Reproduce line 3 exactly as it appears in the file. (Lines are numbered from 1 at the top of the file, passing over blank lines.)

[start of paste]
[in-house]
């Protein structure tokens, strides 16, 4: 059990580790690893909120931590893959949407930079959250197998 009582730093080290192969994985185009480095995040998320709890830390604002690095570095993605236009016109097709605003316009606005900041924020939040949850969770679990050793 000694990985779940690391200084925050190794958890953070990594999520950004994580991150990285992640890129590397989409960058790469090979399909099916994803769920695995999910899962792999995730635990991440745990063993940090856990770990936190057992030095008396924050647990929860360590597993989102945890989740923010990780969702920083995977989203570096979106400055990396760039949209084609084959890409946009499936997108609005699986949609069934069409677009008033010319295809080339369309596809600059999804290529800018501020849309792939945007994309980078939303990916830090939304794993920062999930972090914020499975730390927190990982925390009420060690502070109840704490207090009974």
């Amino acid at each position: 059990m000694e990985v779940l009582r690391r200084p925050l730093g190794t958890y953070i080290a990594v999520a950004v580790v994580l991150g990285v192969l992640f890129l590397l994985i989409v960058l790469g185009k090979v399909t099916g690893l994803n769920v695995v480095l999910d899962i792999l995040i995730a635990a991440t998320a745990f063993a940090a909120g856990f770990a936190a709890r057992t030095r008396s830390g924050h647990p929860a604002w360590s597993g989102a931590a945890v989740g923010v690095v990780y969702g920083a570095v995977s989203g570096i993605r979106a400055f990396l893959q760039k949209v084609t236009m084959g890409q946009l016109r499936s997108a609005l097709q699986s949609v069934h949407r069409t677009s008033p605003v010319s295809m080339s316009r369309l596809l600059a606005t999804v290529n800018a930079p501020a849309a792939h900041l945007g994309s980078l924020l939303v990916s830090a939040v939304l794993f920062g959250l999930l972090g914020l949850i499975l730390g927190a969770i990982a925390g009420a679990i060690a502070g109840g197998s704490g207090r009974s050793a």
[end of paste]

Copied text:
């Amino acid at each position: 059990m000694e990985v779940l009582r690391r200084p925050l730093g190794t958890y953070i080290a990594v999520a950004v580790v994580l991150g990285v192969l992640f890129l590397l994985i989409v960058l790469g185009k090979v399909t099916g690893l994803n769920v695995v480095l999910d899962i792999l995040i995730a635990a991440t998320a745990f063993a940090a909120g856990f770990a936190a709890r057992t030095r008396s830390g924050h647990p929860a604002w360590s597993g989102a931590a945890v989740g923010v690095v990780y969702g920083a570095v995977s989203g570096i993605r979106a400055f990396l893959q760039k949209v084609t236009m084959g890409q946009l016109r499936s997108a609005l097709q699986s949609v069934h949407r069409t677009s008033p605003v010319s295809m080339s316009r369309l596809l600059a606005t999804v290529n800018a930079p501020a849309a792939h900041l945007g994309s980078l924020l939303v990916s830090a939040v939304l794993f920062g959250l999930l972090g914020l949850i499975l730390g927190a969770i990982a925390g009420a679990i060690a502070g109840g197998s704490g207090r009974s050793a």